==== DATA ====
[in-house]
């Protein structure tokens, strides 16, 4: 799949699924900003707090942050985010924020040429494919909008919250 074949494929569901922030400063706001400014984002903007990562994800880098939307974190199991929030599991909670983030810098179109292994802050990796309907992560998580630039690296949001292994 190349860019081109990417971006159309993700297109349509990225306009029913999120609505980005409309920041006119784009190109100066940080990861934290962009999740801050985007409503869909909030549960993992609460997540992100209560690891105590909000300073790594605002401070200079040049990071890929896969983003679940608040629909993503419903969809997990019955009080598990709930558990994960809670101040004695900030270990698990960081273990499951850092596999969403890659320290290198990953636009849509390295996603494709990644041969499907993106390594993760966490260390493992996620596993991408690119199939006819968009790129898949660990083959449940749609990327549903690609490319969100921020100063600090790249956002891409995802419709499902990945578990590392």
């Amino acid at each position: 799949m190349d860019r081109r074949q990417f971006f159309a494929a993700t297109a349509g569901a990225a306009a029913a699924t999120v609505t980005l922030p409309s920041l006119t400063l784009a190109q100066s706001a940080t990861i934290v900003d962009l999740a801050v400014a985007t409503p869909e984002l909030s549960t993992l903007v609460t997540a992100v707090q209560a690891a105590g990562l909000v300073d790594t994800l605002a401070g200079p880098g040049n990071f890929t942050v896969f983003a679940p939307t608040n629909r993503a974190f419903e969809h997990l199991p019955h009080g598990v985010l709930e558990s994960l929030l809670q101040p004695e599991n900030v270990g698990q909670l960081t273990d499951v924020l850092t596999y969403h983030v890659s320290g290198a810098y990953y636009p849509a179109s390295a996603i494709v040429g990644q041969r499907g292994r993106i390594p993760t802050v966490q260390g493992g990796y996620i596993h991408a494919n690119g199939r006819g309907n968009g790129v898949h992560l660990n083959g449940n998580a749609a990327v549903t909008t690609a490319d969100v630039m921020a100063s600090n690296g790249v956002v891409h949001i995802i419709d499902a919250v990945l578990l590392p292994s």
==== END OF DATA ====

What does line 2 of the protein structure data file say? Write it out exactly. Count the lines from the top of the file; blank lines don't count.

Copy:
């Protein structure tokens, strides 16, 4: 799949699924900003707090942050985010924020040429494919909008919250 074949494929569901922030400063706001400014984002903007990562994800880098939307974190199991929030599991909670983030810098179109292994802050990796309907992560998580630039690296949001292994 190349860019081109990417971006159309993700297109349509990225306009029913999120609505980005409309920041006119784009190109100066940080990861934290962009999740801050985007409503869909909030549960993992609460997540992100209560690891105590909000300073790594605002401070200079040049990071890929896969983003679940608040629909993503419903969809997990019955009080598990709930558990994960809670101040004695900030270990698990960081273990499951850092596999969403890659320290290198990953636009849509390295996603494709990644041969499907993106390594993760966490260390493992996620596993991408690119199939006819968009790129898949660990083959449940749609990327549903690609490319969100921020100063600090790249956002891409995802419709499902990945578990590392």